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Ageing committee tackles mature-age employment.

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Media Release Kevin Andrews Minister for Ageing

KA 97/2002 Friday November 1, 2002


ENCOURAGING older workers to stay on longer in the workforce will be the first issue tackled by the new National Advisory Committee on Ageing.

Speaking to the committee at its inaugural meeting in Melbourne today, Federal Minister for Ageing Kevin Andrews told members that Australia could face a workforce shortage in 15 years.

"It is a pressing issue that affects the whole community," Mr Andrews said. "Businesses will be looking for every worker they can find due to the massive reduction in workforce growth.

"It will be an entirely different paradigm and, while employers need to continue accommodating younger workers, they must also change their attitudes to older workers, because they will need them for their businesses to survive."

The committee, chaired by former Victorian Governor Sir James Gobbo, has been established to advise the Minister about ageing issues and facilitate a national discussion about the consequences of Australia's rapidly ageing population.

Mr Andrews told the committee that it should take a dual approach to ageing; one that looks at the causes of ageing such as low fertility rates as well as the consequences, such as the workforce issue and financial security and personal savings.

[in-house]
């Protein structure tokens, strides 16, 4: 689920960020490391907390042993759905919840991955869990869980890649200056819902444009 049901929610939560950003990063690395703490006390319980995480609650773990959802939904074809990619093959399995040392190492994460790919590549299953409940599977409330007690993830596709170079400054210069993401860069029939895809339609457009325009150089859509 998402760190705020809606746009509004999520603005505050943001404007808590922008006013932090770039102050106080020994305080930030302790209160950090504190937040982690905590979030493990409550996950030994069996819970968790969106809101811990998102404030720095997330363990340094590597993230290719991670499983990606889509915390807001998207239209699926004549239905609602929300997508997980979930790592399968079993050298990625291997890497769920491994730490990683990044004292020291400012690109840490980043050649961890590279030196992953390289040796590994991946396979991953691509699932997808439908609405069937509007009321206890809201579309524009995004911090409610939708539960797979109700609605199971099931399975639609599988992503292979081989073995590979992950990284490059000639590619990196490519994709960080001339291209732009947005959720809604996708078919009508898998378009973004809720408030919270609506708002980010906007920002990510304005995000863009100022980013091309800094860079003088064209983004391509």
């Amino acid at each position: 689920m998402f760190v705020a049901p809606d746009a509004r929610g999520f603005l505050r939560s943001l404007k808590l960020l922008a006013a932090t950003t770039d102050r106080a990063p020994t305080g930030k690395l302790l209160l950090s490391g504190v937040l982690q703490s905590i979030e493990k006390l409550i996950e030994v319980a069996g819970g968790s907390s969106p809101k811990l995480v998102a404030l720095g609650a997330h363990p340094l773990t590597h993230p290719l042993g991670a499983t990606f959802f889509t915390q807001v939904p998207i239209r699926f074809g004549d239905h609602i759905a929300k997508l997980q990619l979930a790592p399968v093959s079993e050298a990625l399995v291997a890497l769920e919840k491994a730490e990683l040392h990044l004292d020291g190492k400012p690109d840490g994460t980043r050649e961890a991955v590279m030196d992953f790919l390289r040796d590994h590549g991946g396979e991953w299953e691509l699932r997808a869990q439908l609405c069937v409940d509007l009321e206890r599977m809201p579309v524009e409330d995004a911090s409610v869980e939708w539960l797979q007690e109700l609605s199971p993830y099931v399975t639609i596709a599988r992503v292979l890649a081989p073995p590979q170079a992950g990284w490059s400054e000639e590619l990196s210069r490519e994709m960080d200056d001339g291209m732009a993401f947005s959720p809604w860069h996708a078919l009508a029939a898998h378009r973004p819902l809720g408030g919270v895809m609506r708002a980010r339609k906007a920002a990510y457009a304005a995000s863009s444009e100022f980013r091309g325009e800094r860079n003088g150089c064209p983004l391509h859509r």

In his opening remarks to the committee, Sir James said that ageing was once seen as a disability and a problem.

"I'd like to think we are starting from a positive; to regard ageing as a resource, a richness, a benefit and offering enormous opportunities for all Australians," Sir James said.

The committee comprises a wide group of Australians including older Australians, indigenous Australians, aged care providers, researchers, health experts, social commentators, business and financial leaders.

Media Contact: Felicity Dargan (Press Secretary) 0409 550 446

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Published on Commonwealth Department of Health and Ageing web site 4 November 2002 Commonwealth Department of Health and Ageing URL: